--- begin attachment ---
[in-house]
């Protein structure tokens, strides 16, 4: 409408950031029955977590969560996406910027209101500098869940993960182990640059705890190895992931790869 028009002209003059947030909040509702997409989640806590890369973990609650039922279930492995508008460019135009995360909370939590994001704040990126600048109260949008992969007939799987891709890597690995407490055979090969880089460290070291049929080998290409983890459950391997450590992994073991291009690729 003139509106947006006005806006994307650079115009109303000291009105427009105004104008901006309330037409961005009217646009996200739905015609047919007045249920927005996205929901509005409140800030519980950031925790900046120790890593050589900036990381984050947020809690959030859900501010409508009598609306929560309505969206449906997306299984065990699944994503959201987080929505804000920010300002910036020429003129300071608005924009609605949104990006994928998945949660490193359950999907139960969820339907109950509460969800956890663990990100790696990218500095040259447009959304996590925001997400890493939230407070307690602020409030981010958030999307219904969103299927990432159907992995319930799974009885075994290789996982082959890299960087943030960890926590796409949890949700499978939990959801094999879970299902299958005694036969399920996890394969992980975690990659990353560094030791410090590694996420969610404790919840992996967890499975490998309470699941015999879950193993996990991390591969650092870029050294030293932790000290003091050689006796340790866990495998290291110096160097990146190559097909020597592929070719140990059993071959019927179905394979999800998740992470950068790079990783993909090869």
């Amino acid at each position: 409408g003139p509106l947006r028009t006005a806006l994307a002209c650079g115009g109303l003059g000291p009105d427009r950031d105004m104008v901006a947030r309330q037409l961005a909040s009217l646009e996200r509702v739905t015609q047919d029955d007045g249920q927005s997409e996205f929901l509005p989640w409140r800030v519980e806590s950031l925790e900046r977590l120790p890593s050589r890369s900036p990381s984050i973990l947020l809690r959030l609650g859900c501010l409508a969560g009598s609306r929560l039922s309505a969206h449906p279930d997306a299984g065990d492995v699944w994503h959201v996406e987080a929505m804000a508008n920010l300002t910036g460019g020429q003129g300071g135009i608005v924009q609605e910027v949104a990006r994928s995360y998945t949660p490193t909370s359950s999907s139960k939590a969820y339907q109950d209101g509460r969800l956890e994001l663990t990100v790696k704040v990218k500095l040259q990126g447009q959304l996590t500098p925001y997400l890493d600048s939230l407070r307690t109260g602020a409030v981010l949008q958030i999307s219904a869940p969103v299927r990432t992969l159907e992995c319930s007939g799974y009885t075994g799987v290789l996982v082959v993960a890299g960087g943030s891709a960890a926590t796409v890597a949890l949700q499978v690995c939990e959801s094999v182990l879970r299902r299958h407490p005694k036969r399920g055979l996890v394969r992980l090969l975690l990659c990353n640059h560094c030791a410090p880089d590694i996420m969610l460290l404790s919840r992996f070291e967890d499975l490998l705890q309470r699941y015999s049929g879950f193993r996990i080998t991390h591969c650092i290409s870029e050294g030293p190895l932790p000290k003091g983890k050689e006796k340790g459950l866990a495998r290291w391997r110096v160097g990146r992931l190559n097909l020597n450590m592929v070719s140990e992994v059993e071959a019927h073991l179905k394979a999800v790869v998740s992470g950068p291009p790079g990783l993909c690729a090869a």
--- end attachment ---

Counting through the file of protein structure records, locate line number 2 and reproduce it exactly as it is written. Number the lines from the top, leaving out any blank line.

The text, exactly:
């Protein structure tokens, strides 16, 4: 409408950031029955977590969560996406910027209101500098869940993960182990640059705890190895992931790869 028009002209003059947030909040509702997409989640806590890369973990609650039922279930492995508008460019135009995360909370939590994001704040990126600048109260949008992969007939799987891709890597690995407490055979090969880089460290070291049929080998290409983890459950391997450590992994073991291009690729 003139509106947006006005806006994307650079115009109303000291009105427009105004104008901006309330037409961005009217646009996200739905015609047919007045249920927005996205929901509005409140800030519980950031925790900046120790890593050589900036990381984050947020809690959030859900501010409508009598609306929560309505969206449906997306299984065990699944994503959201987080929505804000920010300002910036020429003129300071608005924009609605949104990006994928998945949660490193359950999907139960969820339907109950509460969800956890663990990100790696990218500095040259447009959304996590925001997400890493939230407070307690602020409030981010958030999307219904969103299927990432159907992995319930799974009885075994290789996982082959890299960087943030960890926590796409949890949700499978939990959801094999879970299902299958005694036969399920996890394969992980975690990659990353560094030791410090590694996420969610404790919840992996967890499975490998309470699941015999879950193993996990991390591969650092870029050294030293932790000290003091050689006796340790866990495998290291110096160097990146190559097909020597592929070719140990059993071959019927179905394979999800998740992470950068790079990783993909090869």